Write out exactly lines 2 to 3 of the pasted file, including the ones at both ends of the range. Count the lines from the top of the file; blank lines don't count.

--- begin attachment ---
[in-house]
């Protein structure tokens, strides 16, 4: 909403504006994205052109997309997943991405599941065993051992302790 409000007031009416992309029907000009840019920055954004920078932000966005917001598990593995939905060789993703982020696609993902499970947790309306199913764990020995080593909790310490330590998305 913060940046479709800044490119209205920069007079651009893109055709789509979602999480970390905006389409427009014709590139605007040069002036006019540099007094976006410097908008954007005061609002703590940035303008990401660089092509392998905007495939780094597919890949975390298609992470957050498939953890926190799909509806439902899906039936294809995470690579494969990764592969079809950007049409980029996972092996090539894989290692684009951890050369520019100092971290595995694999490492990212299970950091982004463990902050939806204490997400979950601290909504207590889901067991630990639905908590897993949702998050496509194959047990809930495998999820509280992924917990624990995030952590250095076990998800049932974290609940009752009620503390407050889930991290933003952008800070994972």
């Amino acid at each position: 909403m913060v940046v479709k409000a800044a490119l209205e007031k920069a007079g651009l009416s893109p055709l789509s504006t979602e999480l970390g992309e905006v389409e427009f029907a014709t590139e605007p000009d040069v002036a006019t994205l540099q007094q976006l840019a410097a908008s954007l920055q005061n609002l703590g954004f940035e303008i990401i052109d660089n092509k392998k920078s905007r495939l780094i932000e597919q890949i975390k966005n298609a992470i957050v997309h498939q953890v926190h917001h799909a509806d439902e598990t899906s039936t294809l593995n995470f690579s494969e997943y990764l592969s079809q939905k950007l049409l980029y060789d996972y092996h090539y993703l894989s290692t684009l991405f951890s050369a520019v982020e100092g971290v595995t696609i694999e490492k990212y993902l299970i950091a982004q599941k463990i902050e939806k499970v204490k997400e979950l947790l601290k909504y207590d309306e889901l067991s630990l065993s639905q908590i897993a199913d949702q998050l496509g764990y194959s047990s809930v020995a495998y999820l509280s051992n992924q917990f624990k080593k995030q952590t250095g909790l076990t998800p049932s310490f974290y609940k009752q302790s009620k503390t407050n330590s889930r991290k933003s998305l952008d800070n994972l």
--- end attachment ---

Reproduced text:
């Protein structure tokens, strides 16, 4: 909403504006994205052109997309997943991405599941065993051992302790 409000007031009416992309029907000009840019920055954004920078932000966005917001598990593995939905060789993703982020696609993902499970947790309306199913764990020995080593909790310490330590998305 913060940046479709800044490119209205920069007079651009893109055709789509979602999480970390905006389409427009014709590139605007040069002036006019540099007094976006410097908008954007005061609002703590940035303008990401660089092509392998905007495939780094597919890949975390298609992470957050498939953890926190799909509806439902899906039936294809995470690579494969990764592969079809950007049409980029996972092996090539894989290692684009951890050369520019100092971290595995694999490492990212299970950091982004463990902050939806204490997400979950601290909504207590889901067991630990639905908590897993949702998050496509194959047990809930495998999820509280992924917990624990995030952590250095076990998800049932974290609940009752009620503390407050889930991290933003952008800070994972």
């Amino acid at each position: 909403m913060v940046v479709k409000a800044a490119l209205e007031k920069a007079g651009l009416s893109p055709l789509s504006t979602e999480l970390g992309e905006v389409e427009f029907a014709t590139e605007p000009d040069v002036a006019t994205l540099q007094q976006l840019a410097a908008s954007l920055q005061n609002l703590g954004f940035e303008i990401i052109d660089n092509k392998k920078s905007r495939l780094i932000e597919q890949i975390k966005n298609a992470i957050v997309h498939q953890v926190h917001h799909a509806d439902e598990t899906s039936t294809l593995n995470f690579s494969e997943y990764l592969s079809q939905k950007l049409l980029y060789d996972y092996h090539y993703l894989s290692t684009l991405f951890s050369a520019v982020e100092g971290v595995t696609i694999e490492k990212y993902l299970i950091a982004q599941k463990i902050e939806k499970v204490k997400e979950l947790l601290k909504y207590d309306e889901l067991s630990l065993s639905q908590i897993a199913d949702q998050l496509g764990y194959s047990s809930v020995a495998y999820l509280s051992n992924q917990f624990k080593k995030q952590t250095g909790l076990t998800p049932s310490f974290y609940k009752q302790s009620k503390t407050n330590s889930r991290k933003s998305l952008d800070n994972l």